It is important that chapters understand what “tax-exempt” means in relation to their operations. Fraternities and sororities are typically classified by the IRS as 501(c)7 social clubs. The 501(c)7 classification exempts these organizations and their subordinate units (chapters) from paying federal income taxes on business related income. It is also important to understand the difference between 501(c)7 organizations and 501(c)3 organizations.

In comparison to a 501(c)7, an organization classified as a 501(c)3 is exempt from paying federal income tax on business related income, but donations to a 501(c)3 are typically tax deductible for the donor. Donations to 501(c)7 organizations, though, are generally not tax deductible for the donor. There are additional, more specific, differences, but this basic distinction is the most applicable to fraternity and sorority chapters.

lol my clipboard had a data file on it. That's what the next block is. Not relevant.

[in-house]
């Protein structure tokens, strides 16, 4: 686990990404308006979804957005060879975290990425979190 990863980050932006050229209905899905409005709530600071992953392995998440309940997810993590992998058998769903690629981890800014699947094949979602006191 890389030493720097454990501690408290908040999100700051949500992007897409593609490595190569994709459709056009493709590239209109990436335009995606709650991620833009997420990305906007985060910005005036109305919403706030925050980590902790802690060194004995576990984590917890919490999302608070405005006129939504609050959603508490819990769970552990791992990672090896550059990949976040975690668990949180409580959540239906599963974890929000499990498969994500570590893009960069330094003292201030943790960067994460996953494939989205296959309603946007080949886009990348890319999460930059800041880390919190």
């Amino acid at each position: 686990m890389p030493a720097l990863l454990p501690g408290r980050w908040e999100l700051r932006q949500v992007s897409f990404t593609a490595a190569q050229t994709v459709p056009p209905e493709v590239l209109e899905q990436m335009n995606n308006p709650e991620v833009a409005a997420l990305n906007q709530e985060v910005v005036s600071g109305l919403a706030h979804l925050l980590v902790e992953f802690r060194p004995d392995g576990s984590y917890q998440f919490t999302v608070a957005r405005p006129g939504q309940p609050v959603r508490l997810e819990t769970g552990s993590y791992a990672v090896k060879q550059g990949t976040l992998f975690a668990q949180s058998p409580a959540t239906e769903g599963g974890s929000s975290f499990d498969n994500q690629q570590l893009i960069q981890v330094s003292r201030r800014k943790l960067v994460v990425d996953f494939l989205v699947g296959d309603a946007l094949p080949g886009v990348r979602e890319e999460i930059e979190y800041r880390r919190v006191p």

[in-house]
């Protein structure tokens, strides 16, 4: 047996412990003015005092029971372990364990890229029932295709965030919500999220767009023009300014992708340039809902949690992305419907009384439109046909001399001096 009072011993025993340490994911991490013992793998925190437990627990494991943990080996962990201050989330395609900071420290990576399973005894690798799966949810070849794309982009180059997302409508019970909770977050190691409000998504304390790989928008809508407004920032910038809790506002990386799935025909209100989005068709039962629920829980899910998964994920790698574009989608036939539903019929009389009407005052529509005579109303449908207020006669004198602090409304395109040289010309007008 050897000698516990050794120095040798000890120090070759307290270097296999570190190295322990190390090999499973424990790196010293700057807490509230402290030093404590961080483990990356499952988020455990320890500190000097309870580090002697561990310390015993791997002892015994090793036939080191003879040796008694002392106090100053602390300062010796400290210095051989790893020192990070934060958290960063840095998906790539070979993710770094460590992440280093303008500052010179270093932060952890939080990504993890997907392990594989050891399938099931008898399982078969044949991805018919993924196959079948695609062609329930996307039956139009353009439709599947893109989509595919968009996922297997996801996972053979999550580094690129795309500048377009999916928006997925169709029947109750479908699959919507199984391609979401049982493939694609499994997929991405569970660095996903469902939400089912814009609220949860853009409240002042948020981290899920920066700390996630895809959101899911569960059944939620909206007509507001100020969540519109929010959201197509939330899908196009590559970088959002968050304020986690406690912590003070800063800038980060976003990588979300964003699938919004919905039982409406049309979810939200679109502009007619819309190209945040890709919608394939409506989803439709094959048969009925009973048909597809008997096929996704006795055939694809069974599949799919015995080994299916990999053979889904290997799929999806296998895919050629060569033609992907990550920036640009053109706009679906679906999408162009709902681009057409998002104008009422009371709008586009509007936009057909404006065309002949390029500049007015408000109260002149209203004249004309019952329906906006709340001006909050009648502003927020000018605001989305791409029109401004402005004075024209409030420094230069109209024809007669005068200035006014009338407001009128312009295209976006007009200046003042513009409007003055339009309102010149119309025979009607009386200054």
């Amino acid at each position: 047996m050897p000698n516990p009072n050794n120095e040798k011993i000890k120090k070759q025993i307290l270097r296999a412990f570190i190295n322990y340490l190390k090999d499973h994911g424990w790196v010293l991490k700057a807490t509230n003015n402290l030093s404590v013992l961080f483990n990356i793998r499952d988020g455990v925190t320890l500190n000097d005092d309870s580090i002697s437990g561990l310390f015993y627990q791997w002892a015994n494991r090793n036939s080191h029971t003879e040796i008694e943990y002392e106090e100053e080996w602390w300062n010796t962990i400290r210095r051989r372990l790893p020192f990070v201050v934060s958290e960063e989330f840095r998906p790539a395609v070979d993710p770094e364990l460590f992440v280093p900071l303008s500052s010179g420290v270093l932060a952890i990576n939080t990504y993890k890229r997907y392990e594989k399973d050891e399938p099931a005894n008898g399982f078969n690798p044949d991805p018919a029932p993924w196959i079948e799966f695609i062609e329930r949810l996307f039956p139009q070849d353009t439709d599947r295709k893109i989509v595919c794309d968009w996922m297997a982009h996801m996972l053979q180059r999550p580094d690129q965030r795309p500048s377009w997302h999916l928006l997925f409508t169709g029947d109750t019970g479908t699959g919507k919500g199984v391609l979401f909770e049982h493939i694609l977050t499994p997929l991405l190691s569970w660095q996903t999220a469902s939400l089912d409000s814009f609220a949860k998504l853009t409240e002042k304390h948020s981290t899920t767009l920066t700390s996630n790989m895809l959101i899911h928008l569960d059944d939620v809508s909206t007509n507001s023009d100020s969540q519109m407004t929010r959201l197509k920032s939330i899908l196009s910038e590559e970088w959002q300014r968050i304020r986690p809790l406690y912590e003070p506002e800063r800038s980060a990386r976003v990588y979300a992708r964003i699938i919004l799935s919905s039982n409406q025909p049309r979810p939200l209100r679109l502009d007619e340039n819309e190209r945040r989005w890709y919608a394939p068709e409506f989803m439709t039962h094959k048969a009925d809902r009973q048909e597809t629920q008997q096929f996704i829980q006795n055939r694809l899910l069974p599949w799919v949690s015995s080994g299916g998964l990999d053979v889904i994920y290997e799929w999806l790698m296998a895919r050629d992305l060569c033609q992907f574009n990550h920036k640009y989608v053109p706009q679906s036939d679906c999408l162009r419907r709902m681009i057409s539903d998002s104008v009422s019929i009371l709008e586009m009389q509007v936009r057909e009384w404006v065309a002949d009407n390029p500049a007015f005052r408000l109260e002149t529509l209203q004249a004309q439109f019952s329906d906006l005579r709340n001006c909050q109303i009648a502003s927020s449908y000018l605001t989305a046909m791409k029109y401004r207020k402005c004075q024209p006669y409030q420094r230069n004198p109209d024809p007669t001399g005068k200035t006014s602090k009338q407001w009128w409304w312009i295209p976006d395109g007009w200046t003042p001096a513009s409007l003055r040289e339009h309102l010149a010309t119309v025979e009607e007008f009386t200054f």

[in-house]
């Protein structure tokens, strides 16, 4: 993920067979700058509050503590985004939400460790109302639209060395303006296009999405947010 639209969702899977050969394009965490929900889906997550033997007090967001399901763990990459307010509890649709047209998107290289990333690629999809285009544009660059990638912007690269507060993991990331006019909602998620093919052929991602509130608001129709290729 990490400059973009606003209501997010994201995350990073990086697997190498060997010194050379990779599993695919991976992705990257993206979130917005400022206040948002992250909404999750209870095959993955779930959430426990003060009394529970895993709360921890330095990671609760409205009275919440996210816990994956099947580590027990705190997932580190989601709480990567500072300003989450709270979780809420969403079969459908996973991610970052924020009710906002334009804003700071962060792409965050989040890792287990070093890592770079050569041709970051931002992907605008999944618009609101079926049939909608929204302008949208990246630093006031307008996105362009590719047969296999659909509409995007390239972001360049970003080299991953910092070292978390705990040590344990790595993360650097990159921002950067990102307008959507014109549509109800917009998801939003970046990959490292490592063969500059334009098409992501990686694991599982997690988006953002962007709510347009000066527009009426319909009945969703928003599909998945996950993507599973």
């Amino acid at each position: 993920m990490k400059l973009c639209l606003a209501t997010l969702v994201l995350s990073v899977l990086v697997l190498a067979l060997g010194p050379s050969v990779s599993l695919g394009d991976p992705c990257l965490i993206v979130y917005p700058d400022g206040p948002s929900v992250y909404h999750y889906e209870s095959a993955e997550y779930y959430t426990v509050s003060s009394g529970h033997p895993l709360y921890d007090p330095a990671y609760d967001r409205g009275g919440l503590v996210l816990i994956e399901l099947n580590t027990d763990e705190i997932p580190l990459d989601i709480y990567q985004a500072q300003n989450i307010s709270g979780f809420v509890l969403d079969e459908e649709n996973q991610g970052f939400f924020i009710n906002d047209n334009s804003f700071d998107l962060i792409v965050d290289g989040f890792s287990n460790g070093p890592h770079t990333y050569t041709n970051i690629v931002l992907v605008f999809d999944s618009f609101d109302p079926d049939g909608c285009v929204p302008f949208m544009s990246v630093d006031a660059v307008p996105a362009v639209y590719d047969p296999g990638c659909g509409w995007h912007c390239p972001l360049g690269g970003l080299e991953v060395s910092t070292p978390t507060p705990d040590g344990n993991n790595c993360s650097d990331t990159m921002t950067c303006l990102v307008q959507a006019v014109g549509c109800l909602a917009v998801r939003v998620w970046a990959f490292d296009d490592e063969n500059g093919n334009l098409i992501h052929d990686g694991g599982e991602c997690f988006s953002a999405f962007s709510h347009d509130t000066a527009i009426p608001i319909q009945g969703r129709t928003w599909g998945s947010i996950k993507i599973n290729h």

If a 501(c)7 organization, such as a fraternity or sorority chapter, has its tax-exempt status revoked, it may be required to begin paying federal income taxes, which could have a significant impact on its operations. For chapters, paying federal income taxes, and possibly applicable state income taxes, would likely result in less dollars for member development, recruitment, educational programs, and philanthropic giving. The other “option” available to local chapters would most likely include significant increases in local member dues, which would have its own impacts on a chapter’s operations.

How does a chapter lose its tax exempt status?